John 6:35-51 – Jesus directs the hearts and minds of the crowd to his true nature and work. He is offering himself on their behalf as real food, as real as the bread He miraculously provided the day before. Only in receiving the gift of Jesus in himself can anyone hope to escape from the constant clamoring simply for physical sustenance. Jesus offers nothing less than eternal life, something far beyond the hopes of a populace that sees him as a potential king to throw off Roman control. This of course is a cause of offense, particularly to those who think they understand who Jesus is and where He has come from. From their perspective, Jesus comes from Nazareth, from Mary and Joseph, not from heaven. Jesus continues unswayed, equating himself with God the Father by saying that He has seen God the Father. What Jesus has to offer is far greater than what Moses, one of the heroes of the faith, offered the Israelites in the wilderness. Moses was not the source of the manna, but still, that food was intended only to sustain God’s people physically for the normal course of their lifetime. What Jesus offers in himself is nothing less than eternal life, demonstrating his radical superiority to the religious and ethnic heroes of the people. The people want Jesus to be king, but a crown He will need to gain by force of war is far beneath him and what He offers. God is not content that we should simply live out our mortal lives, and He desires that we look for more than this from him as well. We should see him as the source of eternal life as well as the provider of what we need to live here and now. Only by keeping these things distinct and in proper proportion can we hope to receive the eternal life made possible by Jesus’ sacrificial death and resurrection.

ANF – The Martyrdom of Ignatius

July 31, 2018

This post is one of a series of reviews of the early Church Fathers, who are technically referred to as the Ante-Nicene Fathers (before the Council of Nicaea).  To find other reviews of these ancient writings, use the search bar on my blog and search for ANF.

 

The precise author of this is unknown, though the work itself indicates that it was written by someone accompanying Ignatius to Rome and his martyrdom.  If this is the case, then traditionally the author is assumed to be Philo, Agathopus, or Crocus.  Each of these individuals are mentioned in various of Ignatius’ letters as accompanying him on all or part of his journey.

However some modern scholars are skeptical of the ancientness of this document, pointing out that there are no references to it before the seventh century.  However an absence of references on hand today does not mean that it wasn’t referenced in writings we don’t have.  The sparseness of the account also leads other scholars to presume that it really was written by a contemporary of Ignatius.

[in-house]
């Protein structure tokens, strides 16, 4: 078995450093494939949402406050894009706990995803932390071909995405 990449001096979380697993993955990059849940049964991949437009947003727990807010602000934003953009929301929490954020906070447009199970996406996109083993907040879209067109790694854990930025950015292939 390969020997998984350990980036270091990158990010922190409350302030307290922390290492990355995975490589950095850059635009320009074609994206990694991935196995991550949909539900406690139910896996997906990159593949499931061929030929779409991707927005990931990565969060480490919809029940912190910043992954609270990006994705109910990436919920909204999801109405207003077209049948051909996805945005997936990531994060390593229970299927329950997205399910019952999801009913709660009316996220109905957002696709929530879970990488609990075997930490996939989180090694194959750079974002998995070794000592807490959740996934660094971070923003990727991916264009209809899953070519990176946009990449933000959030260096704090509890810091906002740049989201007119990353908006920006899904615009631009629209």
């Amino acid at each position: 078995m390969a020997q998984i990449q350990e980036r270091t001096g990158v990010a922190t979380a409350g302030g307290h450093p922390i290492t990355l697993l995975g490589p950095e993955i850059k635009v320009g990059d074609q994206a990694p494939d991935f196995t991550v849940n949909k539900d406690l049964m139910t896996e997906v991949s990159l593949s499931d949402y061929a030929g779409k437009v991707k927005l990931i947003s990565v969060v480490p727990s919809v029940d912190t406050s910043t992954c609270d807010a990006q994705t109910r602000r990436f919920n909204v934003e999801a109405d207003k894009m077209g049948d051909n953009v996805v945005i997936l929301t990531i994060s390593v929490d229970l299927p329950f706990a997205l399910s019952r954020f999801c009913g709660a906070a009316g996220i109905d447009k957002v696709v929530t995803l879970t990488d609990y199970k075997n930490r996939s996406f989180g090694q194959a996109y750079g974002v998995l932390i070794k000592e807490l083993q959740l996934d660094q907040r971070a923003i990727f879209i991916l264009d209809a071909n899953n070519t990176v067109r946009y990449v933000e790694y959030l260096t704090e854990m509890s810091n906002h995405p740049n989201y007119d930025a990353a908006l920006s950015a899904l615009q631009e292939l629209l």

After his various letters describing his deep desire to be martyred for the faith, the actual report of Ignatius’ death is very brief and devoid of detail.  He was presented to wild beasts to be torn apart on the 20th of December during the reign of Trajan.  Scholars differ as to the precise year, though the early 2nd century is the most likely (perhaps AD 107 or 116).  His remains amounted to nothing more than a few bones which were collected and sent to Antioch for preservation.

 

Steps of Change

July 30, 2018

Yesterday my congregation made the first of what will likely be multiple steps towards substantive  change in their ministry condition.  They voted to allow a long-term lease to expire about a year from now.  Doing so will mean the parting of ways with a Christian organization that has had long-standing ties with our congregation over the last  30 years or so.  It was a mutually beneficial relationship, in the early days ministerially as well  as financially.  In later years, the primary benefit to both parties was financial.

Parting ways will  mean that we’ll lose almost a third of the income  that makes  up our annual budget.  Nothing to sneeze at, to be sure.  While we’re  blessed to be finanicially stable to operate without this income for  several years, it isn’t a situation that is tenable for the long term.  In other words, now there will be some tangible pressure on the congregation to determine what they want to do in terms of ministry, and what is necessary to accomplish it.

That excites me.

The lease arrangement was comfortable.  It provided reliable income, but required nothing of our people in terms of mission or ministry.  Now  they have the duty and privilege of charting a course for the congregation that hopefully will continue long after they have gone to glory.  Rather than choosing comfort for a few more  years at the cost of the ministry’s future, they’ve opted for the harder road that could lead to substantive change.  Perhaps even sacrifice.

These are good things, in my estimation.  Not easy things, but good and important.  The next year will be pivotal in determining what our course forward will be and how we accomplish it.  I look forward to seeing the Holy Spirit’s continued leading and guiding.  We’ve been here for over 100 years.  What a privilege to work with these people to ensure that  we continue to minister in our community and beyond for as many more years as possible – perhaps another century!

Reading Ramblings – August 5, 2018

July 29, 2018

Reading Ramblings

Date: Eleventh Sunday after Pentecost – August 5, 2018

Texts: Exodus 16:2-15; Psalm 145:10-21; Ephesians 4:1-16; John 6:22-35